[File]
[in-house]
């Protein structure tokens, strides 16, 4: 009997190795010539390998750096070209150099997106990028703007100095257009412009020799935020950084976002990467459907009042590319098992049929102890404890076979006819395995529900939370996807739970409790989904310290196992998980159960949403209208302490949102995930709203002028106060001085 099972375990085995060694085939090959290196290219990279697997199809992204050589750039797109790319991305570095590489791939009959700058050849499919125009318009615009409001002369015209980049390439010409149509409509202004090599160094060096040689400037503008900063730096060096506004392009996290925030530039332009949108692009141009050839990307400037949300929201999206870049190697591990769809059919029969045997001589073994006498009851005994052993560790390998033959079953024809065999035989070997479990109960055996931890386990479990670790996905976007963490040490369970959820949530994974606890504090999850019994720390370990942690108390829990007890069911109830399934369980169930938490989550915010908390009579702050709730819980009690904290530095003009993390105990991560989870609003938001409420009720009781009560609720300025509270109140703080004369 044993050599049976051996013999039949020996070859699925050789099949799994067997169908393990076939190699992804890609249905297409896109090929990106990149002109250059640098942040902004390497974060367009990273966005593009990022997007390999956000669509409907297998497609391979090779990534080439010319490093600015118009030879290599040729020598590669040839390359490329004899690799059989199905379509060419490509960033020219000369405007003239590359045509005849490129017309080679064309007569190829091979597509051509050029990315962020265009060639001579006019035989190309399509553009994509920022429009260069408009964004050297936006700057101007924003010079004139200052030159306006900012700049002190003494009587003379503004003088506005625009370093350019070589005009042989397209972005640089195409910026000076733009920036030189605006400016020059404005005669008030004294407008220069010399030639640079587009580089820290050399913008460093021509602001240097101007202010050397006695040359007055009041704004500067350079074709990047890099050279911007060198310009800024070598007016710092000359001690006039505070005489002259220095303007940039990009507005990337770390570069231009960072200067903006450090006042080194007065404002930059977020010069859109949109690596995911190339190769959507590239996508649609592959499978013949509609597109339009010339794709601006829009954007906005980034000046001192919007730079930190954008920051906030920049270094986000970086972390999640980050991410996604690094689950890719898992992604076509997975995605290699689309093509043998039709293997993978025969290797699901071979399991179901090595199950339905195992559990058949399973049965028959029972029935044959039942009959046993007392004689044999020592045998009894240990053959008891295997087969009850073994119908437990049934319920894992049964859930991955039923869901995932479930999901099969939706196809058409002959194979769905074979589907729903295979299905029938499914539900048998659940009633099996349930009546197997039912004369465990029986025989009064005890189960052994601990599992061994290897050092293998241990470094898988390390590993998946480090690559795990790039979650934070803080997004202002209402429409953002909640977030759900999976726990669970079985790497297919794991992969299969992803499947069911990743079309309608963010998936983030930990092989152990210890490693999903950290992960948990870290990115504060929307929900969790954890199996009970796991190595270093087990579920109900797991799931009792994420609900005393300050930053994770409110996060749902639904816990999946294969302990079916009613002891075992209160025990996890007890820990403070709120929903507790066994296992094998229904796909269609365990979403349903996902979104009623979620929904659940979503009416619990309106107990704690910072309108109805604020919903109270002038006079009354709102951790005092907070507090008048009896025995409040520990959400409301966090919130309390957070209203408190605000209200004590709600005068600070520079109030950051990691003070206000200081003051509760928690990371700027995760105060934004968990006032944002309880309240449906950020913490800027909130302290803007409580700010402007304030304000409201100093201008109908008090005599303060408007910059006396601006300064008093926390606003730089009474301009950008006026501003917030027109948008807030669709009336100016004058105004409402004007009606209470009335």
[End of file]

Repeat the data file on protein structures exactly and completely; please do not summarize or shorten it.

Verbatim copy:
[in-house]
């Protein structure tokens, strides 16, 4: 009997190795010539390998750096070209150099997106990028703007100095257009412009020799935020950084976002990467459907009042590319098992049929102890404890076979006819395995529900939370996807739970409790989904310290196992998980159960949403209208302490949102995930709203002028106060001085 099972375990085995060694085939090959290196290219990279697997199809992204050589750039797109790319991305570095590489791939009959700058050849499919125009318009615009409001002369015209980049390439010409149509409509202004090599160094060096040689400037503008900063730096060096506004392009996290925030530039332009949108692009141009050839990307400037949300929201999206870049190697591990769809059919029969045997001589073994006498009851005994052993560790390998033959079953024809065999035989070997479990109960055996931890386990479990670790996905976007963490040490369970959820949530994974606890504090999850019994720390370990942690108390829990007890069911109830399934369980169930938490989550915010908390009579702050709730819980009690904290530095003009993390105990991560989870609003938001409420009720009781009560609720300025509270109140703080004369 044993050599049976051996013999039949020996070859699925050789099949799994067997169908393990076939190699992804890609249905297409896109090929990106990149002109250059640098942040902004390497974060367009990273966005593009990022997007390999956000669509409907297998497609391979090779990534080439010319490093600015118009030879290599040729020598590669040839390359490329004899690799059989199905379509060419490509960033020219000369405007003239590359045509005849490129017309080679064309007569190829091979597509051509050029990315962020265009060639001579006019035989190309399509553009994509920022429009260069408009964004050297936006700057101007924003010079004139200052030159306006900012700049002190003494009587003379503004003088506005625009370093350019070589005009042989397209972005640089195409910026000076733009920036030189605006400016020059404005005669008030004294407008220069010399030639640079587009580089820290050399913008460093021509602001240097101007202010050397006695040359007055009041704004500067350079074709990047890099050279911007060198310009800024070598007016710092000359001690006039505070005489002259220095303007940039990009507005990337770390570069231009960072200067903006450090006042080194007065404002930059977020010069859109949109690596995911190339190769959507590239996508649609592959499978013949509609597109339009010339794709601006829009954007906005980034000046001192919007730079930190954008920051906030920049270094986000970086972390999640980050991410996604690094689950890719898992992604076509997975995605290699689309093509043998039709293997993978025969290797699901071979399991179901090595199950339905195992559990058949399973049965028959029972029935044959039942009959046993007392004689044999020592045998009894240990053959008891295997087969009850073994119908437990049934319920894992049964859930991955039923869901995932479930999901099969939706196809058409002959194979769905074979589907729903295979299905029938499914539900048998659940009633099996349930009546197997039912004369465990029986025989009064005890189960052994601990599992061994290897050092293998241990470094898988390390590993998946480090690559795990790039979650934070803080997004202002209402429409953002909640977030759900999976726990669970079985790497297919794991992969299969992803499947069911990743079309309608963010998936983030930990092989152990210890490693999903950290992960948990870290990115504060929307929900969790954890199996009970796991190595270093087990579920109900797991799931009792994420609900005393300050930053994770409110996060749902639904816990999946294969302990079916009613002891075992209160025990996890007890820990403070709120929903507790066994296992094998229904796909269609365990979403349903996902979104009623979620929904659940979503009416619990309106107990704690910072309108109805604020919903109270002038006079009354709102951790005092907070507090008048009896025995409040520990959400409301966090919130309390957070209203408190605000209200004590709600005068600070520079109030950051990691003070206000200081003051509760928690990371700027995760105060934004968990006032944002309880309240449906950020913490800027909130302290803007409580700010402007304030304000409201100093201008109908008090005599303060408007910059006396601006300064008093926390606003730089009474301009950008006026501003917030027109948008807030669709009336100016004058105004409402004007009606209470009335």